We are currently trying to answer the question of “what does a Labour government do when money is scarce”? How do we deliver social justice in ways that don’t cost a fortune? Well here is one way: Labour should commit to making the abuse of vulnerable adults a specific criminal offence as a part of a legislative framework that protects vulnerable adults. And we should make it clear that people will be prosecuted. No excuses accepted.

Peter Watt was general secretary of the Labour party.

Tags: , , , ,

5 Responses to “Abuse of vulnerable adults should be criminalised”

  1. Jane says:

    What is to be done? For years we have known and reported on abuse of the vulnerable elderly person be it is hospital, in residential care and now within the home. What a damning indictment of our society that we treat people in this way. I believe that a number of people are currently being prosecuted relating to adults with learning difficulties. There was clear evidence of assault and abuse in this case. How do we legislate for roughness, unkindness and treating people improperly but not illegally?

    Many years ago I had a second job as a then Nursing Assistant. I can recall even now the attitudes of many trained staff as they dealt with elderly patients. The job was hard and physically demanding and the lesser or unpopular qualified staff were placed on such wards. I cared because I was brought up to respect the elderly and I paid the price with some awful remarks from hardened staff because of this. We have not changed much since that time.

    As a society, we pay a dreadful rate of pay to those involved in home care. Add to this the abysmal amount of time that is permitted to do the job. We need to professionalise the service with training, higher rates of pay and to value those who do the work on our behalf.

    As to hospitals and residential homes I do feel that we need more volunteers in these setting. Scotland are experimenting with volunteers in hospitals with geriatric patients for routine tasks such as feeding and toiletting. We have gone down the road of degree level education for nursing staff and have ended up with a situation where many want to work in high technology units and not in geriatric care. We should have considered the consequences of this. Maybe we should now have a separate course for geriatric nursing be it in the community or hospital and pay a higher rate of pay?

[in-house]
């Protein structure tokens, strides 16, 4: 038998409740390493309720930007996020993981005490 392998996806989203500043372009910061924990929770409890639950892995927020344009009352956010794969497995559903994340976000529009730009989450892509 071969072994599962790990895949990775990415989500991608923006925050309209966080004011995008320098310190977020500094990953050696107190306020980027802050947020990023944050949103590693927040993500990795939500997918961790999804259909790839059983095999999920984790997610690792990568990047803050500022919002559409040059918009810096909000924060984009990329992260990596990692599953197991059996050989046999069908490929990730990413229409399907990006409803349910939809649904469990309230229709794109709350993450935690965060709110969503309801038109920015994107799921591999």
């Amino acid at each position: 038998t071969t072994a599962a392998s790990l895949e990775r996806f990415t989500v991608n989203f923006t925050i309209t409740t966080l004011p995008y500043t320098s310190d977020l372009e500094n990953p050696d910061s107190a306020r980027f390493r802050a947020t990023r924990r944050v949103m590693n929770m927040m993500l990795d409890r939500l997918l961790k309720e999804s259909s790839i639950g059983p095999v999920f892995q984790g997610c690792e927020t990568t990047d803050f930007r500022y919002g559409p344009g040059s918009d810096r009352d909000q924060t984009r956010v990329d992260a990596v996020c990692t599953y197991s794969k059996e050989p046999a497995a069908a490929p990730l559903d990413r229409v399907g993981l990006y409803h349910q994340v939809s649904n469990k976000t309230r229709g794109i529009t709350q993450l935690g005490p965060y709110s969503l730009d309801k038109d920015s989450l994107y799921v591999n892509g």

How much longer will we tolerate the continuing reports of abuse of our elderly? Being of mature years, I fear for my future if I require hospitalisation or care. Already, I feel angry when dim younger people make an assumption that because I am older I do not have a brain. We need to change the culture and my goodness us baby boomers will never accept what generations before us did in putting up with shoddy services or being treated with disrespect. Change will come but probably from my age group.

  2. Peter Watt says:

    Thanks Jane, I agree with much of what you say, it is terribly sad. I think, in answer to your question, that we should have a legislative fraimework that protects adults in the same way that we do for children. That would set out clearly what constitites abuse.


  3. AnneJGP says:

    Does the human rights legislation apply to elderly people in residential care homes now? I understood, some years ago, that for some reason those places had an exemption.

    Thank you, Peter. Another excellent and timely article.

  4. Scott Cleaveland says:

    Autistic people can be some of the most vulnerable dependent adults in the universe. Mainly, because they are at the mercy of others who care for them and can take advantage of them by blaming abuse on the autistic person themselves. You have to be a seriously sadistic, cruel coward to prey upon defenseless, non verbal, severely-autistic adult child OR adult. The two caregivers caught on tape here are monsters. According to media reports, video evidence shows Michael Garritson and Matthew McDuffie, two trusted caregivers who worked on different shifts, punching, kicking, shoving and pulling the hair of the vulnerable autistic patient. Two sadistic men who preyed upon a defenseless autistic person. Two cowards. Two like minded losers whose personal failures in life were taken out on their patient. Just disgusting. And the losers don’t even have the courage to admit what they did. They plead not guilty, even though video shows them clearly abusing the patient.


    These caregivers better get the maximum sentence! nhttp://iwidk.com/2012/09/21/horrible-caregivers-caught-on-video-beating-autistic-man-hundreds-of-times-video/

  5. Aspiegalie says:

    Nurse is seen eye gouging his autistic patient! What the hell is wrong with people?

Leave a Reply